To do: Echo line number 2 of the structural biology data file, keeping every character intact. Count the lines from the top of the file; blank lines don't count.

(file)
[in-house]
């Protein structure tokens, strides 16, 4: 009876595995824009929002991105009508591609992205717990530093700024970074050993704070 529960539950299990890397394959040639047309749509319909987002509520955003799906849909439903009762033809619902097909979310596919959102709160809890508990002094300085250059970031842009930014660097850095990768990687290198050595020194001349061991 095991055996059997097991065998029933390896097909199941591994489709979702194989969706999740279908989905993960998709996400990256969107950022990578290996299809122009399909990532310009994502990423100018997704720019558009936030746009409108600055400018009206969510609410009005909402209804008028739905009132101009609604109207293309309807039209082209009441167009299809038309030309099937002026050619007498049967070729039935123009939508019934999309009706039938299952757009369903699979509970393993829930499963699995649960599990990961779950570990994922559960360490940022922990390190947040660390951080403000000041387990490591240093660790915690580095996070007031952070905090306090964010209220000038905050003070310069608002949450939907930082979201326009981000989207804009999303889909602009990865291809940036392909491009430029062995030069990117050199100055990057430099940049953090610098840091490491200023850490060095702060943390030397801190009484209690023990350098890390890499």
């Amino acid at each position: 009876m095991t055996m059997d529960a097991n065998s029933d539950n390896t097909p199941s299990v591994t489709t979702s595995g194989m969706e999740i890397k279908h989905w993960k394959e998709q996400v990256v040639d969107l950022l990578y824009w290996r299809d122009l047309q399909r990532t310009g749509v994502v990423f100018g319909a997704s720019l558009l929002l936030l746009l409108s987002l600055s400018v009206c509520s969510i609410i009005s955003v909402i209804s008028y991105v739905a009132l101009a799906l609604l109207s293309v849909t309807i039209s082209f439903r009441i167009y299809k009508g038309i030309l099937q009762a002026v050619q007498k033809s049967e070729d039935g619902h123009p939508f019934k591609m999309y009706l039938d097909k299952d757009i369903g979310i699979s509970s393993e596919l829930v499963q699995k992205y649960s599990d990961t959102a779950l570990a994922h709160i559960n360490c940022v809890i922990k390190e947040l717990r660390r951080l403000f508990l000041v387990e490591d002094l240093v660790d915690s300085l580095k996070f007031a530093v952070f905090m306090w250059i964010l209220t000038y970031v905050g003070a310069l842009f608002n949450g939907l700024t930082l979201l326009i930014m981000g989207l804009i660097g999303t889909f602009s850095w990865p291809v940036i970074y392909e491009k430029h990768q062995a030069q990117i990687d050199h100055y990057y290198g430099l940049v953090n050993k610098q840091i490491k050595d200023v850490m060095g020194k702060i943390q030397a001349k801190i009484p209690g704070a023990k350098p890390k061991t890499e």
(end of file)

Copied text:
């Protein structure tokens, strides 16, 4: 009876595995824009929002991105009508591609992205717990530093700024970074050993704070 529960539950299990890397394959040639047309749509319909987002509520955003799906849909439903009762033809619902097909979310596919959102709160809890508990002094300085250059970031842009930014660097850095990768990687290198050595020194001349061991 095991055996059997097991065998029933390896097909199941591994489709979702194989969706999740279908989905993960998709996400990256969107950022990578290996299809122009399909990532310009994502990423100018997704720019558009936030746009409108600055400018009206969510609410009005909402209804008028739905009132101009609604109207293309309807039209082209009441167009299809038309030309099937002026050619007498049967070729039935123009939508019934999309009706039938299952757009369903699979509970393993829930499963699995649960599990990961779950570990994922559960360490940022922990390190947040660390951080403000000041387990490591240093660790915690580095996070007031952070905090306090964010209220000038905050003070310069608002949450939907930082979201326009981000989207804009999303889909602009990865291809940036392909491009430029062995030069990117050199100055990057430099940049953090610098840091490491200023850490060095702060943390030397801190009484209690023990350098890390890499």